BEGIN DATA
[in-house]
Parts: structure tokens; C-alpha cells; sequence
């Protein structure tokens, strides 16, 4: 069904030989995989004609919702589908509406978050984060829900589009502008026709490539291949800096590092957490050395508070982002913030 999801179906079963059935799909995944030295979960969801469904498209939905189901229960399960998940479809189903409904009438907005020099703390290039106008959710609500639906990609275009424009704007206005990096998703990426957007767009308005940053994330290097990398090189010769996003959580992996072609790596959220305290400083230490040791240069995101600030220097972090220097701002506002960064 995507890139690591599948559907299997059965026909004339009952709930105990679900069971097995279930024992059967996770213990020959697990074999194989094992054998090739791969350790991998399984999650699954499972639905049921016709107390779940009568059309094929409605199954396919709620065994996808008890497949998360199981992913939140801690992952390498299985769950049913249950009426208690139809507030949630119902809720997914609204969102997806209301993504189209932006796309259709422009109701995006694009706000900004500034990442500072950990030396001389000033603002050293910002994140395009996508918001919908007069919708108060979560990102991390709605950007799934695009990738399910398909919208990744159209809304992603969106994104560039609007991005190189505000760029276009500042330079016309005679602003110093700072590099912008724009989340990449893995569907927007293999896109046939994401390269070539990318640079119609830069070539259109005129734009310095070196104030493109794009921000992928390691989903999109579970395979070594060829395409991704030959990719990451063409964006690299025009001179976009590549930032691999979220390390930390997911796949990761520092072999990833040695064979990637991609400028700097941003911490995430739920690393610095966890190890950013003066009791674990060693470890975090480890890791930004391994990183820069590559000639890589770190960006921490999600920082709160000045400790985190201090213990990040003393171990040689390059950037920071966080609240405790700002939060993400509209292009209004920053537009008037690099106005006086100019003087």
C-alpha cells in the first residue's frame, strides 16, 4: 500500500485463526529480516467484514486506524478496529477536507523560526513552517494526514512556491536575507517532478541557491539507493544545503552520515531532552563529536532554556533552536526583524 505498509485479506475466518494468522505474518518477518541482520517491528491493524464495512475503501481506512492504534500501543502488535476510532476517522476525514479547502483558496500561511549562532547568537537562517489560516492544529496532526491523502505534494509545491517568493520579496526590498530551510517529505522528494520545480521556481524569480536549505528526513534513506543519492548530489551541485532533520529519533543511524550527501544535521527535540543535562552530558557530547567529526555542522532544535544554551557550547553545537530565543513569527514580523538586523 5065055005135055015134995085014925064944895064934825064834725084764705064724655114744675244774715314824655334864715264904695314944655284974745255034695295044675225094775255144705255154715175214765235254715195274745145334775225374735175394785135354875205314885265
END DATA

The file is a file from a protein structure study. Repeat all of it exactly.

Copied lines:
[in-house]
Parts: structure tokens; C-alpha cells; sequence
């Protein structure tokens, strides 16, 4: 069904030989995989004609919702589908509406978050984060829900589009502008026709490539291949800096590092957490050395508070982002913030 999801179906079963059935799909995944030295979960969801469904498209939905189901229960399960998940479809189903409904009438907005020099703390290039106008959710609500639906990609275009424009704007206005990096998703990426957007767009308005940053994330290097990398090189010769996003959580992996072609790596959220305290400083230490040791240069995101600030220097972090220097701002506002960064 995507890139690591599948559907299997059965026909004339009952709930105990679900069971097995279930024992059967996770213990020959697990074999194989094992054998090739791969350790991998399984999650699954499972639905049921016709107390779940009568059309094929409605199954396919709620065994996808008890497949998360199981992913939140801690992952390498299985769950049913249950009426208690139809507030949630119902809720997914609204969102997806209301993504189209932006796309259709422009109701995006694009706000900004500034990442500072950990030396001389000033603002050293910002994140395009996508918001919908007069919708108060979560990102991390709605950007799934695009990738399910398909919208990744159209809304992603969106994104560039609007991005190189505000760029276009500042330079016309005679602003110093700072590099912008724009989340990449893995569907927007293999896109046939994401390269070539990318640079119609830069070539259109005129734009310095070196104030493109794009921000992928390691989903999109579970395979070594060829395409991704030959990719990451063409964006690299025009001179976009590549930032691999979220390390930390997911796949990761520092072999990833040695064979990637991609400028700097941003911490995430739920690393610095966890190890950013003066009791674990060693470890975090480890890791930004391994990183820069590559000639890589770190960006921490999600920082709160000045400790985190201090213990990040003393171990040689390059950037920071966080609240405790700002939060993400509209292009209004920053537009008037690099106005006086100019003087």
C-alpha cells in the first residue's frame, strides 16, 4: 500500500485463526529480516467484514486506524478496529477536507523560526513552517494526514512556491536575507517532478541557491539507493544545503552520515531532552563529536532554556533552536526583524 505498509485479506475466518494468522505474518518477518541482520517491528491493524464495512475503501481506512492504534500501543502488535476510532476517522476525514479547502483558496500561511549562532547568537537562517489560516492544529496532526491523502505534494509545491517568493520579496526590498530551510517529505522528494520545480521556481524569480536549505528526513534513506543519492548530489551541485532533520529519533543511524550527501544535521527535540543535562552530558557530547567529526555542522532544535544554551557550547553545537530565543513569527514580523538586523 5065055005135055015134995085014925064944895064934825064834725084764705064724655114744675244774715314824655334864715264904695314944655284974745255034695295044675225094775255144705255154715175214765235254715195274745145334775225374735175394785135354875205314885265